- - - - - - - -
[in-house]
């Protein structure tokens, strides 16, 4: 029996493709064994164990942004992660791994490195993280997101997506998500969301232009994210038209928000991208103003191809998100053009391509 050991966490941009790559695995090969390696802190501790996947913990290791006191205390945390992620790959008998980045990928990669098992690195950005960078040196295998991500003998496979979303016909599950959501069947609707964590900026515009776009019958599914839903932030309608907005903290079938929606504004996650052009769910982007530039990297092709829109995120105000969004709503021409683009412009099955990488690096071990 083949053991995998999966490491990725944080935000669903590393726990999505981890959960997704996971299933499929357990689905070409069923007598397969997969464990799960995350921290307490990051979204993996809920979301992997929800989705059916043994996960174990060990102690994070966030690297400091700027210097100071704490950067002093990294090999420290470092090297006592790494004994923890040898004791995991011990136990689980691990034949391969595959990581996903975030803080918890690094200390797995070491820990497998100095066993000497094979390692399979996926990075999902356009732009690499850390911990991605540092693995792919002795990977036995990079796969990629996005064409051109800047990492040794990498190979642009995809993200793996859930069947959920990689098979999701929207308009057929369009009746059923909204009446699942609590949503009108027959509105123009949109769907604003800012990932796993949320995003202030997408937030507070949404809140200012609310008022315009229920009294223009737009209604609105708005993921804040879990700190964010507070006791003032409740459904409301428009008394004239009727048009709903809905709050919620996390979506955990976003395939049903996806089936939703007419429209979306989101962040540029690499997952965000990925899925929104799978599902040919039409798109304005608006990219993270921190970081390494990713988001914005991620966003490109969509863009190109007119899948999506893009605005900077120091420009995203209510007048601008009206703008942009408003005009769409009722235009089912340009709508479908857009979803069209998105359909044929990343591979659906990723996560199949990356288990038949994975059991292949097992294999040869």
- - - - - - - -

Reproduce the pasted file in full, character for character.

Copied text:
[in-house]
């Protein structure tokens, strides 16, 4: 029996493709064994164990942004992660791994490195993280997101997506998500969301232009994210038209928000991208103003191809998100053009391509 050991966490941009790559695995090969390696802190501790996947913990290791006191205390945390992620790959008998980045990928990669098992690195950005960078040196295998991500003998496979979303016909599950959501069947609707964590900026515009776009019958599914839903932030309608907005903290079938929606504004996650052009769910982007530039990297092709829109995120105000969004709503021409683009412009099955990488690096071990 083949053991995998999966490491990725944080935000669903590393726990999505981890959960997704996971299933499929357990689905070409069923007598397969997969464990799960995350921290307490990051979204993996809920979301992997929800989705059916043994996960174990060990102690994070966030690297400091700027210097100071704490950067002093990294090999420290470092090297006592790494004994923890040898004791995991011990136990689980691990034949391969595959990581996903975030803080918890690094200390797995070491820990497998100095066993000497094979390692399979996926990075999902356009732009690499850390911990991605540092693995792919002795990977036995990079796969990629996005064409051109800047990492040794990498190979642009995809993200793996859930069947959920990689098979999701929207308009057929369009009746059923909204009446699942609590949503009108027959509105123009949109769907604003800012990932796993949320995003202030997408937030507070949404809140200012609310008022315009229920009294223009737009209604609105708005993921804040879990700190964010507070006791003032409740459904409301428009008394004239009727048009709903809905709050919620996390979506955990976003395939049903996806089936939703007419429209979306989101962040540029690499997952965000990925899925929104799978599902040919039409798109304005608006990219993270921190970081390494990713988001914005991620966003490109969509863009190109007119899948999506893009605005900077120091420009995203209510007048601008009206703008942009408003005009769409009722235009089912340009709508479908857009979803069209998105359909044929990343591979659906990723996560199949990356288990038949994975059991292949097992294999040869």